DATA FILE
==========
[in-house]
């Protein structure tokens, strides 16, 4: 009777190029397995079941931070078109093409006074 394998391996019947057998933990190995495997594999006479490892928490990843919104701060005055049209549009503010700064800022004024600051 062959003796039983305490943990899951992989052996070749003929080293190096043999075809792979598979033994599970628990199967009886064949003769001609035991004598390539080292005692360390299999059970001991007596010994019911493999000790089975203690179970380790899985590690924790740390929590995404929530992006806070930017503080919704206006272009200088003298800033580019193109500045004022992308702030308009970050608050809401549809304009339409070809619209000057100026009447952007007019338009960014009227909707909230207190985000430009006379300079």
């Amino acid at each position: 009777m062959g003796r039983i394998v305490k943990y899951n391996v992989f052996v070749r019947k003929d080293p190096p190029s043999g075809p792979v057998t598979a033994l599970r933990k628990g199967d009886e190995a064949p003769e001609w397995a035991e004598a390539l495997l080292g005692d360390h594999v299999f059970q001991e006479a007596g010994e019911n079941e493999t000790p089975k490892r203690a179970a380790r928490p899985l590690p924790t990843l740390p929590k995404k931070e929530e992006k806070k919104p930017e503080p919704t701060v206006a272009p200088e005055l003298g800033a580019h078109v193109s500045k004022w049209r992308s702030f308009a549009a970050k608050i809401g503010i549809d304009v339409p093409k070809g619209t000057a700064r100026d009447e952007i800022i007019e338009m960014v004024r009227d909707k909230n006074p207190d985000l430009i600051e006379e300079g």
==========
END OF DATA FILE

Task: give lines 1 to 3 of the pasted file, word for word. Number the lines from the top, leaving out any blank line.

[in-house]
């Protein structure tokens, strides 16, 4: 009777190029397995079941931070078109093409006074 394998391996019947057998933990190995495997594999006479490892928490990843919104701060005055049209549009503010700064800022004024600051 062959003796039983305490943990899951992989052996070749003929080293190096043999075809792979598979033994599970628990199967009886064949003769001609035991004598390539080292005692360390299999059970001991007596010994019911493999000790089975203690179970380790899985590690924790740390929590995404929530992006806070930017503080919704206006272009200088003298800033580019193109500045004022992308702030308009970050608050809401549809304009339409070809619209000057100026009447952007007019338009960014009227909707909230207190985000430009006379300079």
């Amino acid at each position: 009777m062959g003796r039983i394998v305490k943990y899951n391996v992989f052996v070749r019947k003929d080293p190096p190029s043999g075809p792979v057998t598979a033994l599970r933990k628990g199967d009886e190995a064949p003769e001609w397995a035991e004598a390539l495997l080292g005692d360390h594999v299999f059970q001991e006479a007596g010994e019911n079941e493999t000790p089975k490892r203690a179970a380790r928490p899985l590690p924790t990843l740390p929590k995404k931070e929530e992006k806070k919104p930017e503080p919704t701060v206006a272009p200088e005055l003298g800033a580019h078109v193109s500045k004022w049209r992308s702030f308009a549009a970050k608050i809401g503010i549809d304009v339409p093409k070809g619209t000057a700064r100026d009447e952007i800022i007019e338009m960014v004024r009227d909707k909230n006074p207190d985000l430009i600051e006379e300079g």